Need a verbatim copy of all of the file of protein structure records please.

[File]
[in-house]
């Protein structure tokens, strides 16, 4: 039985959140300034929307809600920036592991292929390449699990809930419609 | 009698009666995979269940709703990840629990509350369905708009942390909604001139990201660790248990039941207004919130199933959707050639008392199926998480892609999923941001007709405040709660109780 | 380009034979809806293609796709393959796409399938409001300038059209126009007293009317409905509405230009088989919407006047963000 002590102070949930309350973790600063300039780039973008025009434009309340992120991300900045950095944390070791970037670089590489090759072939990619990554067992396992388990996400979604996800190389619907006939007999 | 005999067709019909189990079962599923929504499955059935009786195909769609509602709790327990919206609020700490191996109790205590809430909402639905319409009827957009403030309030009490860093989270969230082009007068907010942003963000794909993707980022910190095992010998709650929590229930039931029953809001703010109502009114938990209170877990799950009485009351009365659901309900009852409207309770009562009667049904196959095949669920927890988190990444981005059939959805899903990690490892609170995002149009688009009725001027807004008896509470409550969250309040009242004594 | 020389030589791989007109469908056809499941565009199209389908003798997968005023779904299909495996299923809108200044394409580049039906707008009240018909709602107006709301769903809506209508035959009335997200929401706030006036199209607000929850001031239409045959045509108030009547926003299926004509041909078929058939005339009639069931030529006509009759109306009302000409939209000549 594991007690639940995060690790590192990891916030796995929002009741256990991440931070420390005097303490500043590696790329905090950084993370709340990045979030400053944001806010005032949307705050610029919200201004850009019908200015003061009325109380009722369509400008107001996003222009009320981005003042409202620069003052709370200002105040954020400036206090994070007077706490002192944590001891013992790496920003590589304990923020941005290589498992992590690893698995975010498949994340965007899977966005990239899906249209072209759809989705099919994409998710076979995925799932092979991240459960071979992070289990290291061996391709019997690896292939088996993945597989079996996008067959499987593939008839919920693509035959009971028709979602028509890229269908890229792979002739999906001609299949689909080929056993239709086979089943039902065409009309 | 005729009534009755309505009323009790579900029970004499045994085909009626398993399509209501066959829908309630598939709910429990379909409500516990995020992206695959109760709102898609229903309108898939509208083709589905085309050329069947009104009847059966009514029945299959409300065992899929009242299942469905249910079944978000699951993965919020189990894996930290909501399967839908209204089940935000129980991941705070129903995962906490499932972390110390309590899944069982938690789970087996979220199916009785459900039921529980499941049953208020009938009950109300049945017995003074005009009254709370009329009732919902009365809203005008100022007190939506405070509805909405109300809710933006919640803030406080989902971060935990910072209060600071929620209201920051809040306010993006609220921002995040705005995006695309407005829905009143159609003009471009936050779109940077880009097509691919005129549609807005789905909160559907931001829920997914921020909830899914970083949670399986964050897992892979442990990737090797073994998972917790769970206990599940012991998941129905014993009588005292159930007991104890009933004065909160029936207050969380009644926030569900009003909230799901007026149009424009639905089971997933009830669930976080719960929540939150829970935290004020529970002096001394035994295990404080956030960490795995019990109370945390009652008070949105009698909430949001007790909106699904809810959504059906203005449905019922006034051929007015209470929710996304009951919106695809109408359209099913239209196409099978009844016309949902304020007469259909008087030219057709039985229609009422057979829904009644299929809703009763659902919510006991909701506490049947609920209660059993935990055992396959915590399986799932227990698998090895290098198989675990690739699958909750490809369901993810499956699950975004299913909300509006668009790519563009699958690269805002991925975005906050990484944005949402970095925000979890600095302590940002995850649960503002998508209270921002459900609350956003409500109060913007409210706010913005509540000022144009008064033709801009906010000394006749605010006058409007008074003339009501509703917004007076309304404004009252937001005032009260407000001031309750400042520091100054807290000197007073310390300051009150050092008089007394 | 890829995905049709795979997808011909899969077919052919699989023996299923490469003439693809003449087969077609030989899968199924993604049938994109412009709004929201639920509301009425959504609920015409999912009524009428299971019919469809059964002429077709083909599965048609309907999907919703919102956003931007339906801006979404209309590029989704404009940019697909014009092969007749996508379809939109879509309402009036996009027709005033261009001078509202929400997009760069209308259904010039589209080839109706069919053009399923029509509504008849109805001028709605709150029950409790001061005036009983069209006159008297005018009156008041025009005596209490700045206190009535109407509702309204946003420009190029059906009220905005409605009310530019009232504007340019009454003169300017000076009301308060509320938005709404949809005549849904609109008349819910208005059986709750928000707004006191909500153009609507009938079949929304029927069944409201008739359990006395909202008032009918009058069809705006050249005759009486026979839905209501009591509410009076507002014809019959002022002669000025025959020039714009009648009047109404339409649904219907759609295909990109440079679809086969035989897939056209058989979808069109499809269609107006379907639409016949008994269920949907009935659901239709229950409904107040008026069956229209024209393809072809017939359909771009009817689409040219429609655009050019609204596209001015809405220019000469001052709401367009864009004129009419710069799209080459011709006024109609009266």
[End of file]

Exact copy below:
[in-house]
């Protein structure tokens, strides 16, 4: 039985959140300034929307809600920036592991292929390449699990809930419609 | 009698009666995979269940709703990840629990509350369905708009942390909604001139990201660790248990039941207004919130199933959707050639008392199926998480892609999923941001007709405040709660109780 | 380009034979809806293609796709393959796409399938409001300038059209126009007293009317409905509405230009088989919407006047963000 002590102070949930309350973790600063300039780039973008025009434009309340992120991300900045950095944390070791970037670089590489090759072939990619990554067992396992388990996400979604996800190389619907006939007999 | 005999067709019909189990079962599923929504499955059935009786195909769609509602709790327990919206609020700490191996109790205590809430909402639905319409009827957009403030309030009490860093989270969230082009007068907010942003963000794909993707980022910190095992010998709650929590229930039931029953809001703010109502009114938990209170877990799950009485009351009365659901309900009852409207309770009562009667049904196959095949669920927890988190990444981005059939959805899903990690490892609170995002149009688009009725001027807004008896509470409550969250309040009242004594 | 020389030589791989007109469908056809499941565009199209389908003798997968005023779904299909495996299923809108200044394409580049039906707008009240018909709602107006709301769903809506209508035959009335997200929401706030006036199209607000929850001031239409045959045509108030009547926003299926004509041909078929058939005339009639069931030529006509009759109306009302000409939209000549 594991007690639940995060690790590192990891916030796995929002009741256990991440931070420390005097303490500043590696790329905090950084993370709340990045979030400053944001806010005032949307705050610029919200201004850009019908200015003061009325109380009722369509400008107001996003222009009320981005003042409202620069003052709370200002105040954020400036206090994070007077706490002192944590001891013992790496920003590589304990923020941005290589498992992590690893698995975010498949994340965007899977966005990239899906249209072209759809989705099919994409998710076979995925799932092979991240459960071979992070289990290291061996391709019997690896292939088996993945597989079996996008067959499987593939008839919920693509035959009971028709979602028509890229269908890229792979002739999906001609299949689909080929056993239709086979089943039902065409009309 | 005729009534009755309505009323009790579900029970004499045994085909009626398993399509209501066959829908309630598939709910429990379909409500516990995020992206695959109760709102898609229903309108898939509208083709589905085309050329069947009104009847059966009514029945299959409300065992899929009242299942469905249910079944978000699951993965919020189990894996930290909501399967839908209204089940935000129980991941705070129903995962906490499932972390110390309590899944069982938690789970087996979220199916009785459900039921529980499941049953208020009938009950109300049945017995003074005009009254709370009329009732919902009365809203005008100022007190939506405070509805909405109300809710933006919640803030406080989902971060935990910072209060600071929620209201920051809040306010993006609220921002995040705005995006695309407005829905009143159609003009471009936050779109940077880009097509691919005129549609807005789905909160559907931001829920997914921020909830899914970083949670399986964050897992892979442990990737090797073994998972917790769970206990599940012991998941129905014993009588005292159930007991104890009933004065909160029936207050969380009644926030569900009003909230799901007026149009424009639905089971997933009830669930976080719960929540939150829970935290004020529970002096001394035994295990404080956030960490795995019990109370945390009652008070949105009698909430949001007790909106699904809810959504059906203005449905019922006034051929007015209470929710996304009951919106695809109408359209099913239209196409099978009844016309949902304020007469259909008087030219057709039985229609009422057979829904009644299929809703009763659902919510006991909701506490049947609920209660059993935990055992396959915590399986799932227990698998090895290098198989675990690739699958909750490809369901993810499956699950975004299913909300509006668009790519563009699958690269805002991925975005906050990484944005949402970095925000979890600095302590940002995850649960503002998508209270921002459900609350956003409500109060913007409210706010913005509540000022144009008064033709801009906010000394006749605010006058409007008074003339009501509703917004007076309304404004009252937001005032009260407000001031309750400042520091100054807290000197007073310390300051009150050092008089007394 | 890829995905049709795979997808011909899969077919052919699989023996299923490469003439693809003449087969077609030989899968199924993604049938994109412009709004929201639920509301009425959504609920015409999912009524009428299971019919469809059964002429077709083909599965048609309907999907919703919102956003931007339906801006979404209309590029989704404009940019697909014009092969007749996508379809939109879509309402009036996009027709005033261009001078509202929400997009760069209308259904010039589209080839109706069919053009399923029509509504008849109805001028709605709150029950409790001061005036009983069209006159008297005018009156008041025009005596209490700045206190009535109407509702309204946003420009190029059906009220905005409605009310530019009232504007340019009454003169300017000076009301308060509320938005709404949809005549849904609109008349819910208005059986709750928000707004006191909500153009609507009938079949929304029927069944409201008739359990006395909202008032009918009058069809705006050249005759009486026979839905209501009591509410009076507002014809019959002022002669000025025959020039714009009648009047109404339409649904219907759609295909990109440079679809086969035989897939056209058989979808069109499809269609107006379907639409016949008994269920949907009935659901239709229950409904107040008026069956229209024209393809072809017939359909771009009817689409040219429609655009050019609204596209001015809405220019000469001052709401367009864009004129009419710069799209080459011709006024109609009266």